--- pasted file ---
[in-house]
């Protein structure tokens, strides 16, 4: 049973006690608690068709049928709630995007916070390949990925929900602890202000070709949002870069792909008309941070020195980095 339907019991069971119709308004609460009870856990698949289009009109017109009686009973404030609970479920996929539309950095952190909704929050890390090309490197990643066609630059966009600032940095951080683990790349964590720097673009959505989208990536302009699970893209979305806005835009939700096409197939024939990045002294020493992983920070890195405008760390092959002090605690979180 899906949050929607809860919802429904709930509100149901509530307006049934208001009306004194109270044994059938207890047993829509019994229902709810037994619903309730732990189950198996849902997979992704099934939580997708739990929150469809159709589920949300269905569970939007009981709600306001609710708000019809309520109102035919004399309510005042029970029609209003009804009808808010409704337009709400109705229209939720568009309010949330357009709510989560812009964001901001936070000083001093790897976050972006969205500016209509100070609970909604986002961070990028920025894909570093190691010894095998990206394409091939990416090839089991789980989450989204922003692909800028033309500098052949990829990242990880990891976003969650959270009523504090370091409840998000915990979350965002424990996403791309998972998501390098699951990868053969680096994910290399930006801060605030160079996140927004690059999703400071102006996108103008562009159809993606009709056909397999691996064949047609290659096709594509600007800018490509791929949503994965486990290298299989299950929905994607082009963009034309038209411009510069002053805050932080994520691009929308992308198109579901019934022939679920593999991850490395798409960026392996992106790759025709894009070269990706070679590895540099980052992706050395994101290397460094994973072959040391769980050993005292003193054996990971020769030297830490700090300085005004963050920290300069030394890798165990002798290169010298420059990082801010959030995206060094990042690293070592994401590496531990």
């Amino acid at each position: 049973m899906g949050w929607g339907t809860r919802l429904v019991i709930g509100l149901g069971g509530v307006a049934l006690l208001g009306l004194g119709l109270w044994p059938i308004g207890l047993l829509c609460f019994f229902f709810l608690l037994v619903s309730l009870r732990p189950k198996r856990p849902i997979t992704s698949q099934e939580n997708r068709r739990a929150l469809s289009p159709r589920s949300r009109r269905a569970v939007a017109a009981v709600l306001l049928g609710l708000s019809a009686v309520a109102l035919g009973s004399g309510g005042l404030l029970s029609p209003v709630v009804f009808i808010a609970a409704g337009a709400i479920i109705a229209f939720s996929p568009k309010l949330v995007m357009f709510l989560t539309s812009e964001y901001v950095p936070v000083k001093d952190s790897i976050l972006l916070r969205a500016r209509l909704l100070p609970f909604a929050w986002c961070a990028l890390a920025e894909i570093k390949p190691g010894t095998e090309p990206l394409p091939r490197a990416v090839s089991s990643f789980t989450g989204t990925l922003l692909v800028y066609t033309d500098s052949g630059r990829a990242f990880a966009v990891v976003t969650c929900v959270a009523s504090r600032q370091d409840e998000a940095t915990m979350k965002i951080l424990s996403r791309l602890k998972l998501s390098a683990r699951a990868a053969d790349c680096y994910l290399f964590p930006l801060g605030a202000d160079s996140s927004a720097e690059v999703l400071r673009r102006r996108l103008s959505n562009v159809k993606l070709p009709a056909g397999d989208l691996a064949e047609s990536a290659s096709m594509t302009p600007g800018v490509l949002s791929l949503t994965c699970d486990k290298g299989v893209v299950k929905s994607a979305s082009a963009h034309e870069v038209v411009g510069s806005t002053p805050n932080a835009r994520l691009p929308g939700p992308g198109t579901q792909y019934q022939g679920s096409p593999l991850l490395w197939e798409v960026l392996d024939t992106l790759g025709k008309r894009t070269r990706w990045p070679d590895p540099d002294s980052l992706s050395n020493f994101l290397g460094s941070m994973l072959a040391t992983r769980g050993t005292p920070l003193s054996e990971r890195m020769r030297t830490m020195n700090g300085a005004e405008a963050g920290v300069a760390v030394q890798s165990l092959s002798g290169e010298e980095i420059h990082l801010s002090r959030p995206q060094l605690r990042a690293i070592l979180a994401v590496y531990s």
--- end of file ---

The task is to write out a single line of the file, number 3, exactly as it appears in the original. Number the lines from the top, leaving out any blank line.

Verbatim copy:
């Amino acid at each position: 049973m899906g949050w929607g339907t809860r919802l429904v019991i709930g509100l149901g069971g509530v307006a049934l006690l208001g009306l004194g119709l109270w044994p059938i308004g207890l047993l829509c609460f019994f229902f709810l608690l037994v619903s309730l009870r732990p189950k198996r856990p849902i997979t992704s698949q099934e939580n997708r068709r739990a929150l469809s289009p159709r589920s949300r009109r269905a569970v939007a017109a009981v709600l306001l049928g609710l708000s019809a009686v309520a109102l035919g009973s004399g309510g005042l404030l029970s029609p209003v709630v009804f009808i808010a609970a409704g337009a709400i479920i109705a229209f939720s996929p568009k309010l949330v995007m357009f709510l989560t539309s812009e964001y901001v950095p936070v000083k001093d952190s790897i976050l972006l916070r969205a500016r209509l909704l100070p609970f909604a929050w986002c961070a990028l890390a920025e894909i570093k390949p190691g010894t095998e090309p990206l394409p091939r490197a990416v090839s089991s990643f789980t989450g989204t990925l922003l692909v800028y066609t033309d500098s052949g630059r990829a990242f990880a966009v990891v976003t969650c929900v959270a009523s504090r600032q370091d409840e998000a940095t915990m979350k965002i951080l424990s996403r791309l602890k998972l998501s390098a683990r699951a990868a053969d790349c680096y994910l290399f964590p930006l801060g605030a202000d160079s996140s927004a720097e690059v999703l400071r673009r102006r996108l103008s959505n562009v159809k993606l070709p009709a056909g397999d989208l691996a064949e047609s990536a290659s096709m594509t302009p600007g800018v490509l949002s791929l949503t994965c699970d486990k290298g299989v893209v299950k929905s994607a979305s082009a963009h034309e870069v038209v411009g510069s806005t002053p805050n932080a835009r994520l691009p929308g939700p992308g198109t579901q792909y019934q022939g679920s096409p593999l991850l490395w197939e798409v960026l392996d024939t992106l790759g025709k008309r894009t070269r990706w990045p070679d590895p540099d002294s980052l992706s050395n020493f994101l290397g460094s941070m994973l072959a040391t992983r769980g050993t005292p920070l003193s054996e990971r890195m020769r030297t830490m020195n700090g300085a005004e405008a963050g920290v300069a760390v030394q890798s165990l092959s002798g290169e010298e980095i420059h990082l801010s002090r959030p995206q060094l605690r990042a690293i070592l979180a994401v590496y531990s």